Pregnant woman

Reproductive Health

Scientists report disturbing reproductive health trends around the world, and research shows that pesticides are at least partly to blame.

The American Congress of Obstetricians and Gynecologists points to a growing body of scientific evidence linking chemicals to many reproductive health harms. Research is particularly strong linking pesticide exposure to reduced sperm count and quality, early puberty in girls, birth defects, miscarriage and stillbirth. According to the Association of Reproductive Health Professionals, many of these impacts are on the rise, worldwide.

Hormones, disrupted

HormonesOne group of chemicals — endocrine disruptors — are particularly prone to interfere with reproductive health, even when exposure levels are extremely low. Some of these chemicals mimic human hormones or otherwise interfere with hormone-controlled systems, which can block (or put into overdrive) a range of biological processes.

Throughout a lifetime, endocrine-disrupting chemicals can damage the reproductive system in a number of ways. Some kill or damage cells; if these are sperm cells or oocytes, infertility can result. Others alter DNA structure, causing gene mutations that may result in birth defects or an inability to conceive.

Some chemicals can even cause “epigenetic” effects, meaning they change the way genes are expressed — not just for those exposed, but potentially for future generations too.

More detailed explanations — and compelling evidence of the scope of the problem — are outlined in Generations at Risk, a book co-authored by Dr. Ted Schettler, a former member of PAN’s Board of Directors.

Timing is everything

Fetus wombAn infant in the womb is particularly vulnerable to endocrine-disrupting chemicals, as hormones are busy regulating the differentiation of cells and development of organs.

Infants exposed to the wrong chemical just when the reproductive organs are forming can experience harm that plays out over the course of a lifetime. Scientists from the national Endocrine Society explain why the timing of exposure is so important:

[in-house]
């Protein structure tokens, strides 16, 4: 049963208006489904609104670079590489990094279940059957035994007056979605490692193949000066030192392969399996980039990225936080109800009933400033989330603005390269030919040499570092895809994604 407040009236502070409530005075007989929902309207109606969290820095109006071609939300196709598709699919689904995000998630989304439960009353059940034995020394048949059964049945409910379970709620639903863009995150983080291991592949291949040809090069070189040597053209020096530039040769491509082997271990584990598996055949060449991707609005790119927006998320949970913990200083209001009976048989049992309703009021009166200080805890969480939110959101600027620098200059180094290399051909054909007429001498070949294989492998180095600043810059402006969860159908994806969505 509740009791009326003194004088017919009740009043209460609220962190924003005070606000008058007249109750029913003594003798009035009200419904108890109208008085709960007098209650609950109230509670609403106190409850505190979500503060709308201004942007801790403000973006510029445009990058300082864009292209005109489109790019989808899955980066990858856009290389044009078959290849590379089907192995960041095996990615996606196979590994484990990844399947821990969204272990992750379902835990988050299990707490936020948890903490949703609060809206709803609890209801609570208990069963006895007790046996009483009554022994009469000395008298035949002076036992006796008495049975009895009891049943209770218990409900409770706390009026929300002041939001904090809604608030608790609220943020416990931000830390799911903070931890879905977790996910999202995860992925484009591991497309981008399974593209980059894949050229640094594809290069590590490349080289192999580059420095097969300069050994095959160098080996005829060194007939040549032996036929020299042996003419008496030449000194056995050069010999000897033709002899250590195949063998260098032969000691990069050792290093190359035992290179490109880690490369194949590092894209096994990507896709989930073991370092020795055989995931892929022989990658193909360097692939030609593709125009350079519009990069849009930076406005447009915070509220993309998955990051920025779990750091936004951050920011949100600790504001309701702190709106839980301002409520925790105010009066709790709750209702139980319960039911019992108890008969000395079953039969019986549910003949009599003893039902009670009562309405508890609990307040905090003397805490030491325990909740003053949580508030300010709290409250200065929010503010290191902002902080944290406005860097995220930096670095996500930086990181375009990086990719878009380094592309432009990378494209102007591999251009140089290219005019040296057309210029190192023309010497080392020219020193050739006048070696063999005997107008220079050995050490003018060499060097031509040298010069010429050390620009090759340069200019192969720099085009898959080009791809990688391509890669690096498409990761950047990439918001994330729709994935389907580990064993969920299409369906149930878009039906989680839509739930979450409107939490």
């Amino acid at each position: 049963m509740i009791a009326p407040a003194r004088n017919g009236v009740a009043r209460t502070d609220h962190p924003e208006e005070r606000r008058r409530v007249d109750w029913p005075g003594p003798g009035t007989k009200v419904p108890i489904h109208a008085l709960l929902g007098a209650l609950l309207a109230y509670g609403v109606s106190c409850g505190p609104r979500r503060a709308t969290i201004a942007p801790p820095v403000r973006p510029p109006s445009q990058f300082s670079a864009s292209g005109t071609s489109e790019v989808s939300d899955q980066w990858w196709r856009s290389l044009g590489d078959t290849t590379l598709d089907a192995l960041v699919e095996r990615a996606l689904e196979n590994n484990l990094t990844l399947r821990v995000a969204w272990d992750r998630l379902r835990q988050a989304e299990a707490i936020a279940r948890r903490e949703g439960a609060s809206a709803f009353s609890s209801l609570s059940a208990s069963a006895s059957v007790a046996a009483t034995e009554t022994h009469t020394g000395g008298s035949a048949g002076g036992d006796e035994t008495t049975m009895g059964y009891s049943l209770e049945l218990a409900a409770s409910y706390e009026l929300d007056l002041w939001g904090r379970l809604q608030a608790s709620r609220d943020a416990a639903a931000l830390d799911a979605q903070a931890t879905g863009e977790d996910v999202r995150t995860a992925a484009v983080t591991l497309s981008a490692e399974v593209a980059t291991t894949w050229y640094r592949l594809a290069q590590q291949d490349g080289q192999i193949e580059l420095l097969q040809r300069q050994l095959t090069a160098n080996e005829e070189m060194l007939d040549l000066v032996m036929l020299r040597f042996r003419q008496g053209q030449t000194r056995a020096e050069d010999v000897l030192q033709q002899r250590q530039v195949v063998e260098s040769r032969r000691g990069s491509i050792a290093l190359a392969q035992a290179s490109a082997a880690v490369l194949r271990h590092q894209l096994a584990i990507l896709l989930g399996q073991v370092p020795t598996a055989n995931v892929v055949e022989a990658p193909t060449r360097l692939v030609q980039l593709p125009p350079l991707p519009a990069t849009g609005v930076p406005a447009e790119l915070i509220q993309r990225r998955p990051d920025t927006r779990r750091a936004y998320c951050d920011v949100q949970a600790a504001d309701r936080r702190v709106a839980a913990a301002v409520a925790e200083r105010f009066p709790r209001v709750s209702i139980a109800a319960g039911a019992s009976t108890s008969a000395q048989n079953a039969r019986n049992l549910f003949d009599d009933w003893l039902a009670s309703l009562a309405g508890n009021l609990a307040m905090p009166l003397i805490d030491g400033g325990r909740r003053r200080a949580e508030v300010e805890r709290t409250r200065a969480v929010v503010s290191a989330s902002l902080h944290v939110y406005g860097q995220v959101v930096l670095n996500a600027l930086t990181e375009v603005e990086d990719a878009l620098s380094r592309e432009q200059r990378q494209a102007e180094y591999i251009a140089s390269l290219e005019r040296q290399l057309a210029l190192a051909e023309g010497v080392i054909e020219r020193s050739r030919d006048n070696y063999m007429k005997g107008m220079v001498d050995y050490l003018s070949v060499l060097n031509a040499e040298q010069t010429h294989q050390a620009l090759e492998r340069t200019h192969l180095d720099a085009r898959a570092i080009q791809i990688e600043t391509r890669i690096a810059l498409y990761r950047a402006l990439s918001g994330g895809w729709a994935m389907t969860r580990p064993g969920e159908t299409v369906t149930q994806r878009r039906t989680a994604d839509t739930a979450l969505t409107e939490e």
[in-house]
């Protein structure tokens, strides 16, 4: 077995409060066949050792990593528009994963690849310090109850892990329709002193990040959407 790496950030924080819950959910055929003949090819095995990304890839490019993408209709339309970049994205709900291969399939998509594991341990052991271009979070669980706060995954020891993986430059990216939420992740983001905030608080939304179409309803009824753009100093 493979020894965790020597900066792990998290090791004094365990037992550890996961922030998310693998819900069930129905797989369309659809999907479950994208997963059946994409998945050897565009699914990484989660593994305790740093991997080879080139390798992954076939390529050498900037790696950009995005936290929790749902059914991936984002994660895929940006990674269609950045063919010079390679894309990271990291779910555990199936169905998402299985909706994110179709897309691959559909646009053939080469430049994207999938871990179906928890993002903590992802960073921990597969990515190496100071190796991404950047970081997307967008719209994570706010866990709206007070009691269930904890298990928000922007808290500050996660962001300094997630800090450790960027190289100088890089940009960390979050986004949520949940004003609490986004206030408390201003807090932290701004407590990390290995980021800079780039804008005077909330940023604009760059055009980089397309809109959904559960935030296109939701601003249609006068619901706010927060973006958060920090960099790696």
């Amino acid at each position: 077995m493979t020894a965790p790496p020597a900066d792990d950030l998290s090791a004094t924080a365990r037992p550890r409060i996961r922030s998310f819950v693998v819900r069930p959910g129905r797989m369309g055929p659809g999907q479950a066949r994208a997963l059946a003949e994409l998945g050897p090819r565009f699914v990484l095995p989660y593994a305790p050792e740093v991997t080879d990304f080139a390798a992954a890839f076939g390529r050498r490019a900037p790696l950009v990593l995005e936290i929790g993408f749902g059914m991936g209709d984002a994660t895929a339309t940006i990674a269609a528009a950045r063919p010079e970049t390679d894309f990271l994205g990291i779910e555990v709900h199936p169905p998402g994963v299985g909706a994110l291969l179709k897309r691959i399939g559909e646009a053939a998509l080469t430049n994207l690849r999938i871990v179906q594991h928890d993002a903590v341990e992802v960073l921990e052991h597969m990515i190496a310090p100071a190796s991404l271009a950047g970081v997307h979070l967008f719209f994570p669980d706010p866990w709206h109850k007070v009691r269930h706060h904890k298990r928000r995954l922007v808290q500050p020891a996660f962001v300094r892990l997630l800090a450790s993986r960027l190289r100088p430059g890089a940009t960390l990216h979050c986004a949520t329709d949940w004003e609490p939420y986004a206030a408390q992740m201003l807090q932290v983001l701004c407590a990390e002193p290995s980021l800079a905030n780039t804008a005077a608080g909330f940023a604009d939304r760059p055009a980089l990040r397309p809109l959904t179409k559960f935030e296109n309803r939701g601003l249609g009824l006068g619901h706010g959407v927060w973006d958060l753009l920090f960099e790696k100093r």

In those cases in which disruption is directed toward programming of a function, e.g., reproductive health, this may interfere with early life organization, followed by a latent period, after which the function becomes activated and the dysfunction can become obvious.

In other words, exposure to chemicals when an infant’s reproductive system is developing can completely derail the process. But we don’t know it’s happened until years later, when problems arise during puberty or when trying to conceive.

Pesticides: A key culprit

Grandmother and babyScientists now understand that exposure to pesticides can cause a wide range of reproductive harms affecting men, women and children alike.

Just a few of many recent studies:

  • In the first study of its kind, scientists at Harvard found that men who ate food with more pesticide residue had lower sperm count and fewer normal sperm.
  • Exposure to the herbicide atrazine has been linked to menstrual disorders, low-birth weight babies and birth defects.
  • A 2013 study linked legacy pesticides, including the organochlorine insecticide lindane, to increased risk of endometriosis in women.

Pesticides have also been implicated in miscarriage, premature birth, reduced fertility in both men and women and altered sex ratio (fewer boys being born). And the science is only getting stronger.

For those interested in diving deeper, we recently summarized emerging science on pesticides and male infertility for PSR’s Environmental Health Policy Institute. Our partners at Beyond Pesticides also keep a list of recent studies on pesticide impacts on reproductive health.

The Collaborative on Health and the Environment maintains a database that rates the strength of the scientific evidence linking chemicals to reproductive harms among both men and women. The Our Stolen Future website also tracks the latest studies on how pesticides and other chemicals threaten the complex process of human reproduction.

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